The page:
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The secrets of ancient Egyptian artisans on show in Death on the Nile

The Fitzwilliam Museum is marking its bicentenary with an exhibition on its collection of Egyptian coffins. Death on the Nile: Uncovering the afterlife of ancient Egypt explores the beliefs behind these objects and reveals new information on how they were made.

Golden yellow, and covered from head to toe in bright hieroglyphs and pictures in reds, greens and blues, the set of coffins belonging to the man named Nespawershefyt (also known as Nes-Amun) was one of the very first gifts to the Fitzwilliam collection, given by two members of the University of Cambridge in 1822, just a few years after the Museum was founded in 1816.

The Nes-Amun coffin set is one of many stunning objects in Death on the Nile the majority from the Fitzwilliam’s collections and complemented by loans from the British Museum and the Musée du Louvre.

The coffins of Nes-Amun are one of the finest coffin sets of its type in the world and in an outstanding state of preservation. To uncover its hidden secrets, the coffins have been extensively studied with X-radiography at the Museum. And the inner coffin was sent for CT scanning at the radiology department of Addenbrooke's Hospital, part of Cambridge University Hospitals (CUH).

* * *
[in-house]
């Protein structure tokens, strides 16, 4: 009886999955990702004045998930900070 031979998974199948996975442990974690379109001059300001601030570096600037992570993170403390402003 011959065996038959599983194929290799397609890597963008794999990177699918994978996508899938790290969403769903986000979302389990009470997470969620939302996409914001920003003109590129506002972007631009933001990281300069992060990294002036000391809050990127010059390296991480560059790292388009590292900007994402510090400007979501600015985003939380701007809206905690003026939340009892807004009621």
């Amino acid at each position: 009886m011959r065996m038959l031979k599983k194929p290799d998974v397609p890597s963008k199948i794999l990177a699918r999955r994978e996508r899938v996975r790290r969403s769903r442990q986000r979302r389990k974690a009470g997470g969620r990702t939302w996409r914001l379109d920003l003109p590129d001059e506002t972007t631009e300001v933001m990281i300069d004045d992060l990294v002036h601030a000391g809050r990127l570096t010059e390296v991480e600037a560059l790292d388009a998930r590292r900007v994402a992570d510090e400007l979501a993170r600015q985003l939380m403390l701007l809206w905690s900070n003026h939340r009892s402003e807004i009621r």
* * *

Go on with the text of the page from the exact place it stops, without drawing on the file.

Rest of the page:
Julie Dawson, Head of Conservation at the Fitzwilliam and co-curator of the exhibition, spoke about what they discovered:

"The inner coffin box is made up of a multitude of pieces of wood, including sections from at least one older coffin. Wood was a precious commodity and the craftsmen were incredibly skilled at making these complex objects from sometimes unpromising starting materials."

Examining the surface revealed other surprises, including several 3,000 year old fingerprints, suggesting that the craftsmen moved the lid of the inner coffin before the varnish had dried. Nes-Amun commissioned his coffins during his lifetime, but, by the time of his death he had risen in rank. His new titles - as supervisor of craftsmen's workshops in Karnak and the supervisor of temple scribes of Amun-Re - had to be inscribed over the top of the old ones.

24 February 2016

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